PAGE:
Sisters Nell and Frances were raised by their grandparents and were once closely bound by reading and fantasy. Now they live in Sydney and are estranged. Each in her own way struggles with the loss of their parents.

Little by little the sisters grow to understand the imaginative force of the past and the legacy of their shared orphanhood. Then Frances decides to make a journey home to the goldfields to explore what lies hidden and unspoken in their lives, in the shadowy tunnels of the past.

_______

 

Sofie Laguna

Infinite Splendours

Author photo credit: Brigid Arnott
Allen & Unwin

BIOGRAPHY:

Sofie Laguna's first novel for adults, One Foot Wrong, was published throughout Europe, the US and the UK, was longlisted for the Miles Franklin Literary Award and shortlisted for the Prime Minister's Literary Award. Her second novel for adults, The Eye of the Sheep, won the 2015 Miles Franklin Literary Award and was shortlisted for the Stella Prize and longlisted for the International Dublin IMPAC Award. Sofie Laguna's third novel, The Choke, won the 2018 Indie Book Award for Fiction, and was shortlisted for the Victorian Premier's Literary Award, the Voss Literary Prize, the Australian Literary Society Gold Medal and the Australian Book Industry Award, and longlisted for the Stella Prize, the Kibble Award and the International Dublin IMPAC Award. Sofie's many books for young people have been published in the US, the UK and in translation throughout Europe and Asia. She has been shortlisted for the Queensland Premier's Award, and her books have been named Honour Books and Notable Books by the Children's Book Council of Australia.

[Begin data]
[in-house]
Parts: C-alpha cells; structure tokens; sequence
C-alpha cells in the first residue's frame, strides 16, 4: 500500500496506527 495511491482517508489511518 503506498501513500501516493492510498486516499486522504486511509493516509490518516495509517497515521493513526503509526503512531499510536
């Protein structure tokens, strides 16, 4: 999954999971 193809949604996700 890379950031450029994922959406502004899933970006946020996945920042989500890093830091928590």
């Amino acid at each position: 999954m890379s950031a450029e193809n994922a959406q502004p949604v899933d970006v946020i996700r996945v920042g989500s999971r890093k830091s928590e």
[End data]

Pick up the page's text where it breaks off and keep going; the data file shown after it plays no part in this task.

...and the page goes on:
SYNOPSIS:

Lawrence Loman is a bright, caring, curious boy with a gift for painting. He lives at home with his mother and younger brother, and the future is laid out before him, full of promise. But when he is ten, an experience of betrayal takes it all away, and Lawrence is left to deal with the devastating aftermath.

As he grows into a man, how will he make sense of what he has suffered? He cannot rewrite history, but must he be condemned to repeat it?

Lawrence finds meaning in the best way he knows. By surrendering himself to art and nature, he creates beauty - beauty made all the more astonishing and soulful for the deprivation that gives rise to it.

Infinite Splendours is an extraordinary novel, incandescent with love and compassion, rich in colour and character. The power and virtuosity of Laguna's writing make it impossible for us to look away; by being seen, Lawrence is redeemed.

And we, as readers, have had our minds and hearts opened in ways we can't forget.